by David Ballantine

LemonsMarket2Lemons’ Market, nestled in the small burg of Philo just five miles north of Boonville, has been a mainstay in Anderson Valley for 40 years now. Elmer and June Lemons, along with their son Tom and his wife Connie, started the Philo market together. They have owned and successfully directed the business through a myriad of economic landscapes as the valley has shifted from apples, sawmills, and sheep to its present day grapes, wineries, and its subsequent tourism.

To the market's credit, and possibly its great success, it works hard at being responsive to the shifting demographic of the valley. And Erica Lemons, who now man­ages the day to day operations of the store, knows better than anyone that, with their limited space, what goes on the shelves must meet the demands of the immediate community as well as the weekend campers and tourists. She remembers fondly a spot on the shelves where Bub Clow's B & M bread-in-a-can went. They ordered it spe­cial for him. “He was good for about one a week.” she says, “Well, when he passed, there's this little spot on the shelf where that goes but I can't order bread-in-a-can. Part of me wants to just because that's Bub Clow's space.”

These days, in Bub Clow's spot on the shelf, you might find truffle oil or gluten free snack crackers, and back near the beer cooler many of the Valley's best wine offerings sit on their own shelf. It's hard to imagine, with all the wineries selling their own product at the tasting rooms, that the market would sell much of the $25 plus bottles of wine. But Erica knows her customers and she knows Lemons Market sells a lot of local wine. “A lot of people buy their wine closer to supper time, after the tasting rooms are closed.”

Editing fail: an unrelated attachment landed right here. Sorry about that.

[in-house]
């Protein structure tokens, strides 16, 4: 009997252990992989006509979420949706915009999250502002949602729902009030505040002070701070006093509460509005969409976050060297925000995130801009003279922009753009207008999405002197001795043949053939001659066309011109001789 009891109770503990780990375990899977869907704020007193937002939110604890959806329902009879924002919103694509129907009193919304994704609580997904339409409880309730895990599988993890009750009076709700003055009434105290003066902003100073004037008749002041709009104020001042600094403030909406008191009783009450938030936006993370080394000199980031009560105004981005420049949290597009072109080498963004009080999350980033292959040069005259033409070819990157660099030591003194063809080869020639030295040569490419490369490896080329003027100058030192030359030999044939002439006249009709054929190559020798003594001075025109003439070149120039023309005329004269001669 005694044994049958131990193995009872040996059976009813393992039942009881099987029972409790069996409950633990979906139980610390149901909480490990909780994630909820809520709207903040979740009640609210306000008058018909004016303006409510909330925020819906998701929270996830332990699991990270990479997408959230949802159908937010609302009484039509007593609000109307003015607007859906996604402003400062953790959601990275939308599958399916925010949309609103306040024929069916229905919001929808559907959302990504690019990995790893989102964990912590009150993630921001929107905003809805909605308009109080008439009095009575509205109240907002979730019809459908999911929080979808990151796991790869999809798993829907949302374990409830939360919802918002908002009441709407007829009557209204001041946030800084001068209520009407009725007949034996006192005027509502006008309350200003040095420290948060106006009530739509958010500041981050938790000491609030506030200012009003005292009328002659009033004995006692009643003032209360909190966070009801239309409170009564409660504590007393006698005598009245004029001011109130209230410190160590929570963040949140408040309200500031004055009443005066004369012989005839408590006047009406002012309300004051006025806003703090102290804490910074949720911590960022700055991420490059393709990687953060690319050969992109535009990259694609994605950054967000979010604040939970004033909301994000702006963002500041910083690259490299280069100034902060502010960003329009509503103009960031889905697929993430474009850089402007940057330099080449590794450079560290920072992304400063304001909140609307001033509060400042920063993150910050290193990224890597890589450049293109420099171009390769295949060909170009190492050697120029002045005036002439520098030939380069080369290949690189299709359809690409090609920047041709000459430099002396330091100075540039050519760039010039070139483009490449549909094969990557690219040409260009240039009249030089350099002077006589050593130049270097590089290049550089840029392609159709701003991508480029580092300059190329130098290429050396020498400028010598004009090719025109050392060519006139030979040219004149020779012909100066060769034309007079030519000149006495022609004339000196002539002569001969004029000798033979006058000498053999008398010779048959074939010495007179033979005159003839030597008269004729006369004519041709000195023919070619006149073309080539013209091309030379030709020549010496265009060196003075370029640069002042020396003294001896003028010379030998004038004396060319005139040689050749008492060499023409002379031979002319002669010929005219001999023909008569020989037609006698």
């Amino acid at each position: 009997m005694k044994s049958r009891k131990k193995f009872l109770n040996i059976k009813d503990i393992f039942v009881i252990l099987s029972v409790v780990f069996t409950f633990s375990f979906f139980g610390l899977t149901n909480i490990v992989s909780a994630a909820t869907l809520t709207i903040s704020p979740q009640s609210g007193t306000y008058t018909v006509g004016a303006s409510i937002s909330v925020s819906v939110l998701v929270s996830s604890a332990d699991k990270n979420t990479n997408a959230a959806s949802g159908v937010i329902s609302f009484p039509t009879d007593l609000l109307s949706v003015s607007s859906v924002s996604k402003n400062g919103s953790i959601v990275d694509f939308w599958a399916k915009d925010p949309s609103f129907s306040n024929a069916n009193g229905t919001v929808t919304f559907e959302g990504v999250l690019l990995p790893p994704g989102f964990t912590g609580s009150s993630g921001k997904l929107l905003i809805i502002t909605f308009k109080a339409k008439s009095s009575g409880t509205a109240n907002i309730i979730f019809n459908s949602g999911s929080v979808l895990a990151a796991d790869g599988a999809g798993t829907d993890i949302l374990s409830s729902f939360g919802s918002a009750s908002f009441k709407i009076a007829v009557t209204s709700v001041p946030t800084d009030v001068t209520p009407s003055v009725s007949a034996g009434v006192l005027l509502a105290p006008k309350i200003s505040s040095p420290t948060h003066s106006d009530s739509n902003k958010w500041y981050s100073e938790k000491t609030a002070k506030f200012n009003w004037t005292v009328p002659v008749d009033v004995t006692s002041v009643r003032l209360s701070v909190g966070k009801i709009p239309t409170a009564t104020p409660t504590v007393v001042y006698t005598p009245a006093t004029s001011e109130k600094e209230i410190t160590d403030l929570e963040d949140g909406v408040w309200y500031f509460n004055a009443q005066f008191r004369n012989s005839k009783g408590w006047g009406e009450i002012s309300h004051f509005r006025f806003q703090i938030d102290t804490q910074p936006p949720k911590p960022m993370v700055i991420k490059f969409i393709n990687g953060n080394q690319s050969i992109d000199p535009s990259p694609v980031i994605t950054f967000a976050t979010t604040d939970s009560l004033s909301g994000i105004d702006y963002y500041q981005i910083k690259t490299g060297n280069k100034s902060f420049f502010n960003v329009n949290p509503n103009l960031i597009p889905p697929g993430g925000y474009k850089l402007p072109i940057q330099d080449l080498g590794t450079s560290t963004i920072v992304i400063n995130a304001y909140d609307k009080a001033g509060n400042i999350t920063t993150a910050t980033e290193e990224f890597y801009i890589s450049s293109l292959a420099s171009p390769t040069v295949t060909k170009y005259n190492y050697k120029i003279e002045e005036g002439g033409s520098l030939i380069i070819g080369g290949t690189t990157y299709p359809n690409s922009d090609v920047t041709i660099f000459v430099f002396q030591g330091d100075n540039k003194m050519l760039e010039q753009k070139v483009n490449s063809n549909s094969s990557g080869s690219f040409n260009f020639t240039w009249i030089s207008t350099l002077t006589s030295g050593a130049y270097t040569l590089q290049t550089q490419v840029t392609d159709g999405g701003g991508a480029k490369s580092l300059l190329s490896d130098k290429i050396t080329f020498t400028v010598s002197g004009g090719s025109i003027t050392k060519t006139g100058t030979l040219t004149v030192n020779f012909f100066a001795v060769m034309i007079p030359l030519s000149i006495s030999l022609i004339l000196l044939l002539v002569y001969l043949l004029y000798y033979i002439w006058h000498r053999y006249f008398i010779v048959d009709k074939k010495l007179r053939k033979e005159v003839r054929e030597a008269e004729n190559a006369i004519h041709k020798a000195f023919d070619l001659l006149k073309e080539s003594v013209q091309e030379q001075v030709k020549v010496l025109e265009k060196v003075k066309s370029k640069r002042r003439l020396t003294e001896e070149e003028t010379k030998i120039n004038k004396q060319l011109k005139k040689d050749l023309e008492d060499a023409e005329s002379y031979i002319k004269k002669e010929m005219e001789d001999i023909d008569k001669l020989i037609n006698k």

Elmer and June came to California from Oklahoma in 1952, where he worked in farming down south. They came north in the early '70s and settled in Anderson Valley, where Elmer fell in love with the fishing. The family tells stories of how they would row out from Albion in a rowboat, fishing for Rock Cod and the like. That grew into a commercial venture that Elmer's son, Tom, continues to this day. In fact, all of Tom's sons have commercial fishing licenses. Tom Jr. owns and operates the Tarantino Jr., and Tom Sr., along with his youngest son Wade, are partners in a new boat The Quillback. A quillback is a type of rock fish that is found in the waters near Noyo Harbor where both boats dock. Matt, Erica's husband, owns Elmer's old boat, The New­man 1, which might not be fancy but it has great senti­mental value. Suffice it to say, this family takes their fishing very seriously. “It's a family business and we're all invested in it down to,” Erica says with pride and a chuckle, “not netting the fish because they don't want to knock the scales off.” “We're really lucky to know when it was caught, how it was handled. They are pretty when they come in.”